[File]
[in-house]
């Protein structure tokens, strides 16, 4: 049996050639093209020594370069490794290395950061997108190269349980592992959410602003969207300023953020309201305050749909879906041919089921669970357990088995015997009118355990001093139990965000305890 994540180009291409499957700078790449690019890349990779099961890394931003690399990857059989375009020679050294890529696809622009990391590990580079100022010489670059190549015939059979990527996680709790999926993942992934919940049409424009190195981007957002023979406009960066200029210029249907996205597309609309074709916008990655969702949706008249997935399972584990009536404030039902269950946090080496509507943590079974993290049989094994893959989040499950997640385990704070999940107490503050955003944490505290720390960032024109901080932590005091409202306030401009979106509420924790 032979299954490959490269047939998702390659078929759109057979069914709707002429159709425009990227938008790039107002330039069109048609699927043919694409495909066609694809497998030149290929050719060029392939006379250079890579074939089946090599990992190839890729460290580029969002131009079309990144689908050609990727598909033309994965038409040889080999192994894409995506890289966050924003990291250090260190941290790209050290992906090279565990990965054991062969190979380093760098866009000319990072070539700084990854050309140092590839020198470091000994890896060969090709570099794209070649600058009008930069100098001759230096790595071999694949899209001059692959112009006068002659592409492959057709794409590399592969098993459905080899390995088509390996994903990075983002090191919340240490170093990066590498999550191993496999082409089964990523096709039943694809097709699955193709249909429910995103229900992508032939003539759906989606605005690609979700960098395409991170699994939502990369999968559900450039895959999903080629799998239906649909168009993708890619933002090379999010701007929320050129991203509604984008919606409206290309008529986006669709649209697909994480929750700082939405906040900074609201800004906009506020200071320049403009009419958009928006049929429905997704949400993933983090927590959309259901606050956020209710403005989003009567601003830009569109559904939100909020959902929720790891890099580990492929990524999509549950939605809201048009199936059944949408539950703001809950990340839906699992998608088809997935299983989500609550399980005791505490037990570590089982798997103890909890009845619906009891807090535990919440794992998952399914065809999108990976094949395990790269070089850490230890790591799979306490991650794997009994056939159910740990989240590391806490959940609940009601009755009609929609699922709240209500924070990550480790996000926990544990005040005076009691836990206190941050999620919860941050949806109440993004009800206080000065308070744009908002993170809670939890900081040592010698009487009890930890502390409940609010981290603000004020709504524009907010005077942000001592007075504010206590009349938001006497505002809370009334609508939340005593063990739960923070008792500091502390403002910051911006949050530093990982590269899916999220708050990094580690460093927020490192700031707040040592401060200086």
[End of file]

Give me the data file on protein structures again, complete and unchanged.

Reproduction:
[in-house]
């Protein structure tokens, strides 16, 4: 049996050639093209020594370069490794290395950061997108190269349980592992959410602003969207300023953020309201305050749909879906041919089921669970357990088995015997009118355990001093139990965000305890 994540180009291409499957700078790449690019890349990779099961890394931003690399990857059989375009020679050294890529696809622009990391590990580079100022010489670059190549015939059979990527996680709790999926993942992934919940049409424009190195981007957002023979406009960066200029210029249907996205597309609309074709916008990655969702949706008249997935399972584990009536404030039902269950946090080496509507943590079974993290049989094994893959989040499950997640385990704070999940107490503050955003944490505290720390960032024109901080932590005091409202306030401009979106509420924790 032979299954490959490269047939998702390659078929759109057979069914709707002429159709425009990227938008790039107002330039069109048609699927043919694409495909066609694809497998030149290929050719060029392939006379250079890579074939089946090599990992190839890729460290580029969002131009079309990144689908050609990727598909033309994965038409040889080999192994894409995506890289966050924003990291250090260190941290790209050290992906090279565990990965054991062969190979380093760098866009000319990072070539700084990854050309140092590839020198470091000994890896060969090709570099794209070649600058009008930069100098001759230096790595071999694949899209001059692959112009006068002659592409492959057709794409590399592969098993459905080899390995088509390996994903990075983002090191919340240490170093990066590498999550191993496999082409089964990523096709039943694809097709699955193709249909429910995103229900992508032939003539759906989606605005690609979700960098395409991170699994939502990369999968559900450039895959999903080629799998239906649909168009993708890619933002090379999010701007929320050129991203509604984008919606409206290309008529986006669709649209697909994480929750700082939405906040900074609201800004906009506020200071320049403009009419958009928006049929429905997704949400993933983090927590959309259901606050956020209710403005989003009567601003830009569109559904939100909020959902929720790891890099580990492929990524999509549950939605809201048009199936059944949408539950703001809950990340839906699992998608088809997935299983989500609550399980005791505490037990570590089982798997103890909890009845619906009891807090535990919440794992998952399914065809999108990976094949395990790269070089850490230890790591799979306490991650794997009994056939159910740990989240590391806490959940609940009601009755009609929609699922709240209500924070990550480790996000926990544990005040005076009691836990206190941050999620919860941050949806109440993004009800206080000065308070744009908002993170809670939890900081040592010698009487009890930890502390409940609010981290603000004020709504524009907010005077942000001592007075504010206590009349938001006497505002809370009334609508939340005593063990739960923070008792500091502390403002910051911006949050530093990982590269899916999220708050990094580690460093927020490192700031707040040592401060200086």